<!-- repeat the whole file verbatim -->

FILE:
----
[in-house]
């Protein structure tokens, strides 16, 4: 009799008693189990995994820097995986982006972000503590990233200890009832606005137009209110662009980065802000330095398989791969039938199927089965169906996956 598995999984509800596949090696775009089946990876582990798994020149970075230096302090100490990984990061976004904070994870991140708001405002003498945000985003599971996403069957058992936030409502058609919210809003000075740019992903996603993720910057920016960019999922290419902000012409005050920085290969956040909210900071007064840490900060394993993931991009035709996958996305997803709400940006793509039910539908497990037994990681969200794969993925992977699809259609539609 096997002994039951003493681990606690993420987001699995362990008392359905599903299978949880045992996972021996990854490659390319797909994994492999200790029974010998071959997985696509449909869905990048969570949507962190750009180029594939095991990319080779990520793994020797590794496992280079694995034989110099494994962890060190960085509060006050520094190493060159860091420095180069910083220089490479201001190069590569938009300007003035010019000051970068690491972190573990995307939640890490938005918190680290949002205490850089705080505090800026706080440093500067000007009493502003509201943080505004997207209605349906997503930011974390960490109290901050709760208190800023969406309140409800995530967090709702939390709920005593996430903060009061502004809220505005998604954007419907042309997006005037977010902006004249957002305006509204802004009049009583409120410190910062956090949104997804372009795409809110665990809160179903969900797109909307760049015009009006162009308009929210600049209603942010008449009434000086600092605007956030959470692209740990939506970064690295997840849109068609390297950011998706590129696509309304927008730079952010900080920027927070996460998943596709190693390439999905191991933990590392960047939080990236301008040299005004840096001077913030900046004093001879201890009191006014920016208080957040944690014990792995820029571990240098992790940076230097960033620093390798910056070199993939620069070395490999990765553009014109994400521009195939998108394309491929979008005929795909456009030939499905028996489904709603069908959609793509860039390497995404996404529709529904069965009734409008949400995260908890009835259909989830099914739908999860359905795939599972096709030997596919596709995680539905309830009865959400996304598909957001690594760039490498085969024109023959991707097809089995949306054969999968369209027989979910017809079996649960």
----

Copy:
[in-house]
């Protein structure tokens, strides 16, 4: 009799008693189990995994820097995986982006972000503590990233200890009832606005137009209110662009980065802000330095398989791969039938199927089965169906996956 598995999984509800596949090696775009089946990876582990798994020149970075230096302090100490990984990061976004904070994870991140708001405002003498945000985003599971996403069957058992936030409502058609919210809003000075740019992903996603993720910057920016960019999922290419902000012409005050920085290969956040909210900071007064840490900060394993993931991009035709996958996305997803709400940006793509039910539908497990037994990681969200794969993925992977699809259609539609 096997002994039951003493681990606690993420987001699995362990008392359905599903299978949880045992996972021996990854490659390319797909994994492999200790029974010998071959997985696509449909869905990048969570949507962190750009180029594939095991990319080779990520793994020797590794496992280079694995034989110099494994962890060190960085509060006050520094190493060159860091420095180069910083220089490479201001190069590569938009300007003035010019000051970068690491972190573990995307939640890490938005918190680290949002205490850089705080505090800026706080440093500067000007009493502003509201943080505004997207209605349906997503930011974390960490109290901050709760208190800023969406309140409800995530967090709702939390709920005593996430903060009061502004809220505005998604954007419907042309997006005037977010902006004249957002305006509204802004009049009583409120410190910062956090949104997804372009795409809110665990809160179903969900797109909307760049015009009006162009308009929210600049209603942010008449009434000086600092605007956030959470692209740990939506970064690295997840849109068609390297950011998706590129696509309304927008730079952010900080920027927070996460998943596709190693390439999905191991933990590392960047939080990236301008040299005004840096001077913030900046004093001879201890009191006014920016208080957040944690014990792995820029571990240098992790940076230097960033620093390798910056070199993939620069070395490999990765553009014109994400521009195939998108394309491929979008005929795909456009030939499905028996489904709603069908959609793509860039390497995404996404529709529904069965009734409008949400995260908890009835259909989830099914739908999860359905795939599972096709030997596919596709995680539905309830009865959400996304598909957001690594760039490498085969024109023959991707097809089995949306054969999968369209027989979910017809079996649960």